Everything you need to know about 'Paradise Square' on Broadway

Paradise Square

Spend a few hours in "a little bit of Eden" at Paradise Square, a new original musical on Broadway in the 2022 season. With a cast of 40 to perform rousing ensemble songs and vibrant dance numbers choreographed by dance legend Bill T. Jones, Paradise Square is a return to the mega-musicals of the 1990s and the early 2000s, sharing themes and styles with shows like Ragtime that have come before it.

Tony nominee Joaquina Kalukango stars in Paradise Square as Nelly, a free Black woman who owns a bar called Paradise Square in lower Manhattan. She's created a near-paradise where free Blacks and Irish immigrants can harmoniously drink, dance, and debate — but as the Civil War rages on and the Draft Riots break out, tensions come to a boil. Still, her bar serves as a beacon of what America could be, and the musical aims to offer audiences that same hope.

The musical began as a humble — and vastly different, plot-wise — Off-Off-Broadway show 10 years ago before being worked and reworked into an original Broadway show. Learn all about the show's journey, the real history behind the musical, and information about the venue and running time to know before you join the patrons of Paradise Square at the Ethel Barrymore Theatre.

Get Paradise Square tickets on New York Theatre Guide.

What is Paradise Square about?

Paradise Square is centered around the titular saloon, owned by the free Black woman Nelly Freeman and her Irish husband, the Civil War soldier Willie. Willie's sister Annie Lewis and her husband, a Black man named Reverend Samuel Jacob Lewis, also help run the bar. Paradise Square is a (fictional) place in the center of the historic Five Points neighborhood of Manhattan where free Black people and Irish immigrants get along. However, it's 1863 and amid the Civil War, multiple events throw that harmony into turmoil.

For one, Annie's nephew, Owen, immigrates from Ireland and is quickly drafted into the war, prompting him to join the violent Draft Riots incited by hardened soldier Lucky Quinlan. For another, an escaped slave, Washington Henry, comes to the bar looking for someplace to hide while waiting for his girlfriend Angelina, which Nelly agrees to at personal risk to herself and her family. Meanwhile, Nelly plans a dance competition at Paradise Square with a cash prize large enough for a person to buy their way out of the draft, and Owen and Washington nearly come to blows over it. The tension is heightened still when Stephen Foster, a songwriter who's been playing piano at Paradise Square under a pseudonym, adapts Washington's escape story into a song and unwittingly alerts Frederic Tiggins, a corrupt party boss, and the police to Washington's status as a fugitive, making his public appearance at the dance competition a life- and freedom-threatening act.


Joaquina Kalukango, Chilina Kennedy, and the company of Paradise Square. (Photo by Kevin Berne)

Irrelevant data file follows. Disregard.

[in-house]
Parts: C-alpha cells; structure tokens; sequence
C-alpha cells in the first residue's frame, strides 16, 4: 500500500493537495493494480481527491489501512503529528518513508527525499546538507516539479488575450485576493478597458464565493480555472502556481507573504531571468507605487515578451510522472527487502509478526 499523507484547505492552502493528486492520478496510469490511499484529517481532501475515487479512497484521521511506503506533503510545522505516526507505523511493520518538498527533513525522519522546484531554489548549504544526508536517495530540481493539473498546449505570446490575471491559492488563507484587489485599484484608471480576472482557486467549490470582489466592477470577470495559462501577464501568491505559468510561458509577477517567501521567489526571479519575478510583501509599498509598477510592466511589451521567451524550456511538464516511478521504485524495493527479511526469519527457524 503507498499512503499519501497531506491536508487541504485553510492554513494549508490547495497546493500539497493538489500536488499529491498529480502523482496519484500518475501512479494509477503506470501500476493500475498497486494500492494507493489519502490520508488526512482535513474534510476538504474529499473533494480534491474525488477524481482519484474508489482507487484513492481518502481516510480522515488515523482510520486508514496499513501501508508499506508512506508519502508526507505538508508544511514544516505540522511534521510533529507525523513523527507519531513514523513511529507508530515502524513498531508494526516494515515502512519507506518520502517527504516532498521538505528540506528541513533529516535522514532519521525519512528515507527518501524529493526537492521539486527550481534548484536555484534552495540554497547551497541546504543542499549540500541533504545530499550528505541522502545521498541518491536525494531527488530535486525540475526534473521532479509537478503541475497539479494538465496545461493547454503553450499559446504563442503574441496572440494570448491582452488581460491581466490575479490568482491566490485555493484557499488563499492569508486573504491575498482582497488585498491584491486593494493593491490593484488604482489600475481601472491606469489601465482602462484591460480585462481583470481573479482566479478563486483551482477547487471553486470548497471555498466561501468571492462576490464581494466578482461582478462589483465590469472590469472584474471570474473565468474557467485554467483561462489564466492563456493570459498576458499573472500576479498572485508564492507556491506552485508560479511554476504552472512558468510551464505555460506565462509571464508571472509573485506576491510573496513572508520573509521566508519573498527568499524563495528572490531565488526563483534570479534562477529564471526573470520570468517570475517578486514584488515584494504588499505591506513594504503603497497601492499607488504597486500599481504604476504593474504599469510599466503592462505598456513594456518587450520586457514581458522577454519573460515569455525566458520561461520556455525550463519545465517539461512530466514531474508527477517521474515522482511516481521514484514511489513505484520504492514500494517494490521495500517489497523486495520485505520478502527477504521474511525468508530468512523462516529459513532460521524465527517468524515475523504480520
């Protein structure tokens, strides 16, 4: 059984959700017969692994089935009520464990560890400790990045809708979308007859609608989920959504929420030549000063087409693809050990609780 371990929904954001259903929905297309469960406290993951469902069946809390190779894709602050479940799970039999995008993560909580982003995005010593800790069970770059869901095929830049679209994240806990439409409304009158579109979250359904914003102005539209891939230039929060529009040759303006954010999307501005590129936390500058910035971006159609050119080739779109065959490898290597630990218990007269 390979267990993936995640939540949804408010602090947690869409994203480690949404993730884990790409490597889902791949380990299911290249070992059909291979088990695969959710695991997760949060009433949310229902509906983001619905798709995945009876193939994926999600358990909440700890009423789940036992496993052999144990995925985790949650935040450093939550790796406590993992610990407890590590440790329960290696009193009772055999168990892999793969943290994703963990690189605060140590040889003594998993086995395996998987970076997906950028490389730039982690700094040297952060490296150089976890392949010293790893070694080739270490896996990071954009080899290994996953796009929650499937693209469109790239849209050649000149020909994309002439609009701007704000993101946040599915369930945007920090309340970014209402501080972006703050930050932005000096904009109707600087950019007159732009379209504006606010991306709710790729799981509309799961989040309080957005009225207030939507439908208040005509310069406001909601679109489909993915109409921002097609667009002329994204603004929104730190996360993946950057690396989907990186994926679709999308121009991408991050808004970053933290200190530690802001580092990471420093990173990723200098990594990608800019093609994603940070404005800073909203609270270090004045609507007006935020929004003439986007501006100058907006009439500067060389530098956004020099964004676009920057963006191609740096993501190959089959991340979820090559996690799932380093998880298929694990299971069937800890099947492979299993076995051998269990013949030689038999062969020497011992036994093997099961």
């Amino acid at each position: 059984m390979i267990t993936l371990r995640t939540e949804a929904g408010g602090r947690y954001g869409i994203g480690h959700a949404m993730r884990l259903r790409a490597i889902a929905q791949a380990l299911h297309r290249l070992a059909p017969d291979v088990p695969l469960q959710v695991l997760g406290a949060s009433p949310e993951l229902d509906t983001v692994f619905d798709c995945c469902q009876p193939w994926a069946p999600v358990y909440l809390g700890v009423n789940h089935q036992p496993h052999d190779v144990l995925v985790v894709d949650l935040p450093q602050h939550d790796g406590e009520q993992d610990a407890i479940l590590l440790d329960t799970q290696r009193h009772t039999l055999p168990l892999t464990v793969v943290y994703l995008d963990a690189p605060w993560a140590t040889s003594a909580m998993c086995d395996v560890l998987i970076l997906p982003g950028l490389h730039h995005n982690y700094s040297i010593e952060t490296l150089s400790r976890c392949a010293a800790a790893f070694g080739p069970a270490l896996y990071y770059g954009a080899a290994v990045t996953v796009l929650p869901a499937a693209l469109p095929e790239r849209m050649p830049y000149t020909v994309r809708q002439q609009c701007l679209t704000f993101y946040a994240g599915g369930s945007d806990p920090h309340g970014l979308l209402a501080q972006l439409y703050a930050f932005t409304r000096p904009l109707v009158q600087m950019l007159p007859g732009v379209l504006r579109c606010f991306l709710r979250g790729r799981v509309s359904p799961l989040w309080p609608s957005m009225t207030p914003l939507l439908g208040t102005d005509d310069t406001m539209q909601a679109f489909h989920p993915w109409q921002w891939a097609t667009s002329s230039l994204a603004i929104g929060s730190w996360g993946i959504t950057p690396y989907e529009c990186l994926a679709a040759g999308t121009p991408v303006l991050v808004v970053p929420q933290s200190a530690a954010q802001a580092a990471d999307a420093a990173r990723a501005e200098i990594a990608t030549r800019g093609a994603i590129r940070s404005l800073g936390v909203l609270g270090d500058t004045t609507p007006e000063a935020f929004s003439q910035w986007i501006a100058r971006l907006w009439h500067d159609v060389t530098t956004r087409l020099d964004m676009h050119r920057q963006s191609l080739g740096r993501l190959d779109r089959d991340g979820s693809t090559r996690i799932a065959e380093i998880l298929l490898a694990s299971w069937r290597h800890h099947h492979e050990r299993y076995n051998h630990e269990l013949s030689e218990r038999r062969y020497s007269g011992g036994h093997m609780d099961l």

Where is Paradise Square playing?

Paradise Square is running on Broadway at the Ethel Barrymore Theatre, at 241 West 47th Street between Eighth Avenue and Broadway. The theatre opened in 1928, and its facade and interior are now both designated New York City landmarks. The building was named for actress Ethel Barrymore, known as "The First Lady of the American Theatre." The Shubert brothers, who owned and operated the theatre, built it in her name after Barrymore agreed to let them manage her career. The Shubert Organization still owns the venue; it's one of 17 Shubert-owned theatres on Broadway.

How long is Paradise Square?

Paradise Square runs 2 hours and 30 minutes with one 15-minute intermission, which is a standard running time for a Broadway musical. It’s recommended that you eat before the show. 

What days is Paradise Square playing?

Paradise Square plays eight performances a week at the Ethel Barrymore Theatre. The show typically runs Tuesday to Sunday, with two performances on Wednesdays and Saturdays. Paradise Square is dark on Monday, as is typical for most Broadway shows. For the complete weekly performance schedule and up-to-date show times, please visit the Paradise Square page to learn more. 

When did Paradise Square premiere?

Paradise Square technically premiered in 2012 under the name Hard Times. That musical was heavily workshopped in the 10 years between that show's Off-Off-Broadway premiere and the premiere of Paradise Square as it appears on Broadway today.

  • 2012: Larry Kirwan's musical Hard Times premieres Off-Off-Broadway at Nancy Manocherian's the cell theatre in Chelsea as part of the first Irish Theater Festival. The musical was inspired by the music of American composer Stephen Foster, and he and his wife, Janey, were the show's main characters. The plot focused on how he was desperate to find inspiration for new music and found it in a bar where Black and Irish people intermingled; his character arc would later become a subplot in Paradise Square.
  • 2018: The musical premieres under the name Paradise Square for the first time at Berkeley Repertory Theatre. By the time the show got there, it had undergone extensive rewrites, eliminating the character of Janey Foster and reducing Stephen Foster's role. Two supporting roles from Hard Times — Nelly Freeman and Owen Duignan — became main characters, and major characters like Annie Lewis and Reverend Samuel Jacob Lewis were added. There were also three characters — Camp and Levi Butler, and Patrick Murphy — who were written in at this point, but were written out again for the Broadway production.